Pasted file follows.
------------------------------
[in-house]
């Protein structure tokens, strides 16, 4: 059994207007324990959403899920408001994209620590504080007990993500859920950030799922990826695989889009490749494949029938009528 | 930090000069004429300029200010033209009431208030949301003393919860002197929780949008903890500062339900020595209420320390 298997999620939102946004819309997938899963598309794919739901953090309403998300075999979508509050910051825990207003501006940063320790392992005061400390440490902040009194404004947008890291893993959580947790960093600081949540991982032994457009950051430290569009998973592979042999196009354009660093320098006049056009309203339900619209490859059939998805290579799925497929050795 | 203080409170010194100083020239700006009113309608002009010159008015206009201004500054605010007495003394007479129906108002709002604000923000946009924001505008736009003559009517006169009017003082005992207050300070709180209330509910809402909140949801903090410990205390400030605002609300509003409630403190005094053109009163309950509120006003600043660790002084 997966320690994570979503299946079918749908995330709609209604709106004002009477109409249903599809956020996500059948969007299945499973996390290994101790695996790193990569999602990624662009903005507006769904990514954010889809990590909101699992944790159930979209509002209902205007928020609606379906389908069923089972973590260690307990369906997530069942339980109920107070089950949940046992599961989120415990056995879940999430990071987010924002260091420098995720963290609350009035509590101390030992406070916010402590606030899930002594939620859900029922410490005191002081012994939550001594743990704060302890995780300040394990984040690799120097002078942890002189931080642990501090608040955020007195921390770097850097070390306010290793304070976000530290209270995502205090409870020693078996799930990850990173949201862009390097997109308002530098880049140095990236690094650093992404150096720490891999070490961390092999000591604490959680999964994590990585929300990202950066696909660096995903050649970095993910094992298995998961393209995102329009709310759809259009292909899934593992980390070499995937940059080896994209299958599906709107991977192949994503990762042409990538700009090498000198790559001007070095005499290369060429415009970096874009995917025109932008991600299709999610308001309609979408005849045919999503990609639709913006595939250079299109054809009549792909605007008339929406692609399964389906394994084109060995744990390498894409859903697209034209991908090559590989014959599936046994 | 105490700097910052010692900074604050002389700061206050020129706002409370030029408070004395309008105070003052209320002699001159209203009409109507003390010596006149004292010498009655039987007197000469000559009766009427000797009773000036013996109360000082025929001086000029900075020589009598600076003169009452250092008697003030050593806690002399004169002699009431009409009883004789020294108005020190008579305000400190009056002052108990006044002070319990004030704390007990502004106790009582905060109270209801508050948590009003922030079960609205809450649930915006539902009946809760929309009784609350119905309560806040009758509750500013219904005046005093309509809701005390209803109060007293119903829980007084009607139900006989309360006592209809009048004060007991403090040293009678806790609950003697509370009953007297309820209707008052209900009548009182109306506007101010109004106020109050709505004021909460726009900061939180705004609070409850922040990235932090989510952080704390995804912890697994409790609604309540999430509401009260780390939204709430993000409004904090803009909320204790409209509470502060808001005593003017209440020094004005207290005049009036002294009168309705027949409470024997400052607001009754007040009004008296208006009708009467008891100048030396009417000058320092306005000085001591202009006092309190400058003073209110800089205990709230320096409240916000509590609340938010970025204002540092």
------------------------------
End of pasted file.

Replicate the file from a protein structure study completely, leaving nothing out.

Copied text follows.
[in-house]
């Protein structure tokens, strides 16, 4: 059994207007324990959403899920408001994209620590504080007990993500859920950030799922990826695989889009490749494949029938009528 | 930090000069004429300029200010033209009431208030949301003393919860002197929780949008903890500062339900020595209420320390 298997999620939102946004819309997938899963598309794919739901953090309403998300075999979508509050910051825990207003501006940063320790392992005061400390440490902040009194404004947008890291893993959580947790960093600081949540991982032994457009950051430290569009998973592979042999196009354009660093320098006049056009309203339900619209490859059939998805290579799925497929050795 | 203080409170010194100083020239700006009113309608002009010159008015206009201004500054605010007495003394007479129906108002709002604000923000946009924001505008736009003559009517006169009017003082005992207050300070709180209330509910809402909140949801903090410990205390400030605002609300509003409630403190005094053109009163309950509120006003600043660790002084 997966320690994570979503299946079918749908995330709609209604709106004002009477109409249903599809956020996500059948969007299945499973996390290994101790695996790193990569999602990624662009903005507006769904990514954010889809990590909101699992944790159930979209509002209902205007928020609606379906389908069923089972973590260690307990369906997530069942339980109920107070089950949940046992599961989120415990056995879940999430990071987010924002260091420098995720963290609350009035509590101390030992406070916010402590606030899930002594939620859900029922410490005191002081012994939550001594743990704060302890995780300040394990984040690799120097002078942890002189931080642990501090608040955020007195921390770097850097070390306010290793304070976000530290209270995502205090409870020693078996799930990850990173949201862009390097997109308002530098880049140095990236690094650093992404150096720490891999070490961390092999000591604490959680999964994590990585929300990202950066696909660096995903050649970095993910094992298995998961393209995102329009709310759809259009292909899934593992980390070499995937940059080896994209299958599906709107991977192949994503990762042409990538700009090498000198790559001007070095005499290369060429415009970096874009995917025109932008991600299709999610308001309609979408005849045919999503990609639709913006595939250079299109054809009549792909605007008339929406692609399964389906394994084109060995744990390498894409859903697209034209991908090559590989014959599936046994 | 105490700097910052010692900074604050002389700061206050020129706002409370030029408070004395309008105070003052209320002699001159209203009409109507003390010596006149004292010498009655039987007197000469000559009766009427000797009773000036013996109360000082025929001086000029900075020589009598600076003169009452250092008697003030050593806690002399004169002699009431009409009883004789020294108005020190008579305000400190009056002052108990006044002070319990004030704390007990502004106790009582905060109270209801508050948590009003922030079960609205809450649930915006539902009946809760929309009784609350119905309560806040009758509750500013219904005046005093309509809701005390209803109060007293119903829980007084009607139900006989309360006592209809009048004060007991403090040293009678806790609950003697509370009953007297309820209707008052209900009548009182109306506007101010109004106020109050709505004021909460726009900061939180705004609070409850922040990235932090989510952080704390995804912890697994409790609604309540999430509401009260780390939204709430993000409004904090803009909320204790409209509470502060808001005593003017209440020094004005207290005049009036002294009168309705027949409470024997400052607001009754007040009004008296208006009708009467008891100048030396009417000058320092306005000085001591202009006092309190400058003073209110800089205990709230320096409240916000509590609340938010970025204002540092």